[10] Figure 1 shows the Julian day variation of aerosol optical depth at 500nm during February 2006. It can be noticed from Figure 1 that high Aerosol Optical Depth(AOD) values occurred on 45, 46, 47, 49, 50, 56, 57, 58 Julian days. Figure 2 shows the Variation of AOD at 500 nm on normal day and high aerosol loading day. The AOD values were 20% higher on burning days compared to normal days suggesting additional source causing high aerosol loading over urban region of Hyderabad. Significant variations in AOD were observed during the course of the day with higher values during forenoon hours. The surface temperatures are low during forenoon hours and convective activity sets in by afternoon hours due to solar heating causing breakup of inversions resulting in ventilation of aerosol particles. In order to identify the possible sources for such high aerosol loading, satellite data sets from Aqua - MODIS and DMSP-OLS nighttime data were analysed for occurrence of forest fires over the region (Figure 3). MODIS and nighttime DMSP-OLS data sets showed occurrence of forest fires towards north of the study area. NOAA Hysplit model runs suggested occurrence of northerly winds over the study area. Aerosol particles number density estimated using GRIMM also showed corresponding high values on these days with increase in black carbon aerosol mass concentration (Figure 4). The diurnal variation of black carbon aerosol (BC) shows a gradual build up during early morning hours and a sharp peak occurs between 6:00 and 9:00 LT almost an hour after the local sunrise. This arises from the combined effects of (i) the well-known fumigation effect in the boundary layer, which brings-in aerosols from the nocturnal residual layer shortly after the sunrise [Stull, 1998; Babu and Krishna Moorthy, 2002] and (ii) the morning build up of local anthropogenic activities in the urban area from where the wind is still directed. The increase in BC concentration during certain days over and above the normal diurnal trends are attributed to additional source coming from forest fires over the region as inferred from satellite data sets(Figure 3). Aerosol particle size distribution estimated from GRIMM analyser suggested high accumulation mode particle loading (<1.0 μm) on days with biomass burning activity north of the study area. The increase in accumulation mode particle loading coincided with high values of black carbon aerosol mass concentration suggesting that the forest fires occurring in the region are causing additional aerosol loading. Earlier reports on chemical analysis of aerosol samples collected through High Volume Sampler in the study area showed K+ ion concentrations [Kulshrestha et al., 2004]. The source of K+ ions is biomass burning. Similar observations were made earlier studies on aerosol concentration over Finland [Niemi et al., 2005]. Figure 5 shows the scatter plot of aerosol optical depth at 500 nm vs broad band (400–1100nm) solar irradiance (PAR) measured using MFRSR-7. The slope of the scatter plot provides an account of radiative forcing efficiency of the aerosols. The analysis of the Figure 5 suggests that 0.1 increases in AOD results in reduction of −12.5 W/m2 ground reaching solar irradiance. The radiative forcing of biomass burning aerosols during periods of forest fires estimated to be −15.4 W/m2. The increase in aerosol loading resulted in higher diffuse to direct ratio (DDR) of solar irradiance. The Diffuse to Direct Ratio (DDR) is an indicator of the prevailing atmospheric conditions [Kaskaoutis and Kambezidis, 2006]. The increase in aerosol loading with higher black carbon aerosol concentration results in attenuation of ground reaching solar irradiance. In order to assess the impact of Aerosol Optical Depth (AOD) on spectral solar radiation, scatter plot of AOD at different wavelengths and ratio of diffuse to direct solar irradiance in different MFRSR spectral bands were analysed. Figure 6 suggests that the Diffuse to Direct Ratio (DDR) on normal days shows lower values compared to high aerosol loading conditions associated with biomass burning. Similar observations were reported in variable pollutions conditions over urban areas [Kaskaoutis and Kambezidis, 2006]. The high concentration of fine-mode particles seems to also have modified the diffuse-to-direct-beam irradiance ratio (DDR) in different spectral bands as shown in Figure 6. This figure refers to the same SZA (40°) for the normal and biomass burning days and significant differences in the curves are attributed to the aerosol loading and their different optical properties. The DDR ratio at a specific wavelength as a function of the AOD has already been used for the discrimination of biomass burning particles in the Mediterranean, as the more absorbing aerosols exhibit lower DDR values [Meloni et al., 2005]. It is obvious that the DDR for the turbid day suggested a marked deviation with very high values especially at the shorter wavelengths. The changes (increase) in DDR at shorter wavelengths are more intense than those at longer due to enhanced values of the diffuse radiation. TOMS aerosol index (AI) also showed high values coinciding with the spatial occurrence of forest fires over the region. Results of the study suggests that integration of spatial information derived from satellite data together with ground observations helps in understanding the variable aerosol loading over urban areas.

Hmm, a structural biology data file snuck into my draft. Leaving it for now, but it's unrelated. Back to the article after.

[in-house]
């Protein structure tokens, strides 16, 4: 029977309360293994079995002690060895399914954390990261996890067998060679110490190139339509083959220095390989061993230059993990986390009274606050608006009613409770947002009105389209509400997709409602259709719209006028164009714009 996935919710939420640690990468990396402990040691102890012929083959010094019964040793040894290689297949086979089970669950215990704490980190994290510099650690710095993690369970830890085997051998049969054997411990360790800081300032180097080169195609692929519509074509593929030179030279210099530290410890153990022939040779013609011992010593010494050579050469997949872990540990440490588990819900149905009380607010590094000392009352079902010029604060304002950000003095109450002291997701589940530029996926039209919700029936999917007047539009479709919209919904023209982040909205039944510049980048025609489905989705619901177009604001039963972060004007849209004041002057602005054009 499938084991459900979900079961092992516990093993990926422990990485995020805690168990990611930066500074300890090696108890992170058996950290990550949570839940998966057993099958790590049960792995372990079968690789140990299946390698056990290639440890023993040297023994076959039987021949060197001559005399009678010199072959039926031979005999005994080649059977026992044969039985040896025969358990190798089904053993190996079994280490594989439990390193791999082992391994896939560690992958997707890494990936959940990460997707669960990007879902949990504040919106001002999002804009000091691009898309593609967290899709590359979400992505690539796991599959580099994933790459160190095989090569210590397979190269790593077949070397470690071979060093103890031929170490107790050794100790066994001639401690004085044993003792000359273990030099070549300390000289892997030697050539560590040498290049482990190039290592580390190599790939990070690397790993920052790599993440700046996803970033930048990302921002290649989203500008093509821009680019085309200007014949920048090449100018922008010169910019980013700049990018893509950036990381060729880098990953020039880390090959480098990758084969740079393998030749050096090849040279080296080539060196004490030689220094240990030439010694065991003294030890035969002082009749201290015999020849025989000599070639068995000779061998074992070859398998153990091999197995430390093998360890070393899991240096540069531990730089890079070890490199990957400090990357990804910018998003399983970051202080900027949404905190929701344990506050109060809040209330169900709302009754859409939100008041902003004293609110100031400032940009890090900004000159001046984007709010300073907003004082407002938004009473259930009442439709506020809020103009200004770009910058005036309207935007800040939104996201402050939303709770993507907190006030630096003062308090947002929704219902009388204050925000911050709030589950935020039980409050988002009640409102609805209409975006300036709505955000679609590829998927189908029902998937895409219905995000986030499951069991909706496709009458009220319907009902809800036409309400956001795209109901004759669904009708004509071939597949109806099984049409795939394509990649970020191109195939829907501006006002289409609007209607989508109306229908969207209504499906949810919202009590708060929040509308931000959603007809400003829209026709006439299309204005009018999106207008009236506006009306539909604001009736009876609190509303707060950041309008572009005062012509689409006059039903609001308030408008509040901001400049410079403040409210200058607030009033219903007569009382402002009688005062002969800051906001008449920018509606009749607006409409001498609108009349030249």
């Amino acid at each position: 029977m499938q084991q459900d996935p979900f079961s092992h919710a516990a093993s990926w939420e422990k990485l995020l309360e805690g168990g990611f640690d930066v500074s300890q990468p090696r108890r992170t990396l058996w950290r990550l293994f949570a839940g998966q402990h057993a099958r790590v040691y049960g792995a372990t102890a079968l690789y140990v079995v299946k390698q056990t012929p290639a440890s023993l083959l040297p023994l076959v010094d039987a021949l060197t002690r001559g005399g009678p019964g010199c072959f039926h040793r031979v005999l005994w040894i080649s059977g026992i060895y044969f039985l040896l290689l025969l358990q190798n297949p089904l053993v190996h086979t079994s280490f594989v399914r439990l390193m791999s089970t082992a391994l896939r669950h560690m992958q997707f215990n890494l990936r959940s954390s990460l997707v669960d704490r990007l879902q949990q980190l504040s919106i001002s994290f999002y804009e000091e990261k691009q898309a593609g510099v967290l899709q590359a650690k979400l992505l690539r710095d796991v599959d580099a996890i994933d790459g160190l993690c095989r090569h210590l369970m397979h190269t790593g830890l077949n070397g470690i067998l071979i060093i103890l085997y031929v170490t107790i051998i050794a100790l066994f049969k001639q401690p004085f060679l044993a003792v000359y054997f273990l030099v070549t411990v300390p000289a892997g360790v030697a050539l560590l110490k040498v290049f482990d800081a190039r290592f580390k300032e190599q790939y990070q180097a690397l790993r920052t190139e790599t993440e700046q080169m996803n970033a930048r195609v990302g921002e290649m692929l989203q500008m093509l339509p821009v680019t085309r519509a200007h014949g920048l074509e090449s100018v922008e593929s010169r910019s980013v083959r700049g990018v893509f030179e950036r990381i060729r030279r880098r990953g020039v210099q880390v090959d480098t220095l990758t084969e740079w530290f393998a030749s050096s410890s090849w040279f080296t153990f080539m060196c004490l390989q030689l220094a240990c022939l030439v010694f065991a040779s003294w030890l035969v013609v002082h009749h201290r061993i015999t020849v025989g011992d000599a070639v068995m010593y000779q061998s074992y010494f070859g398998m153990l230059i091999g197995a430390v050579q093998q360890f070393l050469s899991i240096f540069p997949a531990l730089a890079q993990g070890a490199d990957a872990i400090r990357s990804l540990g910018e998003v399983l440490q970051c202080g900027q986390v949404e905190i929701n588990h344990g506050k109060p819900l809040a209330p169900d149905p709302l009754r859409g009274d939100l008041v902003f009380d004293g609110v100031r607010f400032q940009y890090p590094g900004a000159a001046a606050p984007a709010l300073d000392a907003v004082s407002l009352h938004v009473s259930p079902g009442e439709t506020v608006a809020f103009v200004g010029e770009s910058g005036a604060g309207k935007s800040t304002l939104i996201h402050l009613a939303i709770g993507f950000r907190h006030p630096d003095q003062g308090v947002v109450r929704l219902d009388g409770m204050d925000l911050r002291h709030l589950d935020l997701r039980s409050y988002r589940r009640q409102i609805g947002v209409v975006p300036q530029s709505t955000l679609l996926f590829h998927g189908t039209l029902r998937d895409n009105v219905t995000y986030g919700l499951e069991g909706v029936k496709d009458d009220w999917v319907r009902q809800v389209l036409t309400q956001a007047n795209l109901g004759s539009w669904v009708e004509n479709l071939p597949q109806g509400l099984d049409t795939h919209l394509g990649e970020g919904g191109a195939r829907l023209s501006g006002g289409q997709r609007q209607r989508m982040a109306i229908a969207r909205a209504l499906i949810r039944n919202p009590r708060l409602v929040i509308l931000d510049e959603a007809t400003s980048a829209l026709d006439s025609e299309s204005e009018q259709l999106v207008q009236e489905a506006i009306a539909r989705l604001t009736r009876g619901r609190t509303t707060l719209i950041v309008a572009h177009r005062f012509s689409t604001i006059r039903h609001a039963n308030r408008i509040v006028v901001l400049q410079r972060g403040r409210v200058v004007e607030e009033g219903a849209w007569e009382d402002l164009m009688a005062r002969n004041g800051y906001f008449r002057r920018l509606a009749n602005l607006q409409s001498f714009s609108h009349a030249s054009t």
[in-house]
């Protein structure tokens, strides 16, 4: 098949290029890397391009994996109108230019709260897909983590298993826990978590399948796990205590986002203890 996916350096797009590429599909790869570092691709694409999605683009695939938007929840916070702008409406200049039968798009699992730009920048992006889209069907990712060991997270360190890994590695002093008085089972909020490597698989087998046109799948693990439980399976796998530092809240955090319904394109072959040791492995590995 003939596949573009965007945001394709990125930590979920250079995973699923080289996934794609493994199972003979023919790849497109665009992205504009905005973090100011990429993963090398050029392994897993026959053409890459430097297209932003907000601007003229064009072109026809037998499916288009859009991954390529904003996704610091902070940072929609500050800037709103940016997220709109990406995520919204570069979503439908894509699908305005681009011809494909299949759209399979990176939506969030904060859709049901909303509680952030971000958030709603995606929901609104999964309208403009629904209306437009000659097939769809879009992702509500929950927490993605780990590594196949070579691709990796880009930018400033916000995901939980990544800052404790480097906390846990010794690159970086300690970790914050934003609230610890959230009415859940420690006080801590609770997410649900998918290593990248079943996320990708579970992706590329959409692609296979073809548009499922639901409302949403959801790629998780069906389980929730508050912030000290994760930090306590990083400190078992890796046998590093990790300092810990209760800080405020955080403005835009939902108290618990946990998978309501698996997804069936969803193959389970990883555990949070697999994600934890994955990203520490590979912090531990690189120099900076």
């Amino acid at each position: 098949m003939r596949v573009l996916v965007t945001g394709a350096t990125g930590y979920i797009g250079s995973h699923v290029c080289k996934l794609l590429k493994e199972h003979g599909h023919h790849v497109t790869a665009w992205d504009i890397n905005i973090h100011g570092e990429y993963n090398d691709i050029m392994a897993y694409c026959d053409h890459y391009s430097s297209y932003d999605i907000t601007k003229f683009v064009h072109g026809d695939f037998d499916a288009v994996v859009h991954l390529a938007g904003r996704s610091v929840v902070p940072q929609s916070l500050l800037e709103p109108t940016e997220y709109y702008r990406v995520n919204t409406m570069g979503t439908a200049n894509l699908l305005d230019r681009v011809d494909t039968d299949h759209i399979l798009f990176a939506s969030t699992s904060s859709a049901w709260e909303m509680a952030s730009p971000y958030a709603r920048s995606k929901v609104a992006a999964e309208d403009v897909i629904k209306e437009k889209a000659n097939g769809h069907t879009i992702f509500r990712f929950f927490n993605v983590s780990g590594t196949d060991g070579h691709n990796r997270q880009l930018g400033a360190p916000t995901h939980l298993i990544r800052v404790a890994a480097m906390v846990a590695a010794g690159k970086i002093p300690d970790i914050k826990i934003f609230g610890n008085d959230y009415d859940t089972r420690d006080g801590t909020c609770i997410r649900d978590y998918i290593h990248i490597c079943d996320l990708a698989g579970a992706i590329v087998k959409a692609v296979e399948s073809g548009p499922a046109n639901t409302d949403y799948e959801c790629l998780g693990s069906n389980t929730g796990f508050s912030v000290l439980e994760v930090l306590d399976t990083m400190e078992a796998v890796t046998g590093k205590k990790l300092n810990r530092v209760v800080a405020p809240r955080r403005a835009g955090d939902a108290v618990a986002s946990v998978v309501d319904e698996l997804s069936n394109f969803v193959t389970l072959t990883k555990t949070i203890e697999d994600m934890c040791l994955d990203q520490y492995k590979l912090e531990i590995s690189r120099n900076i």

Figure 1.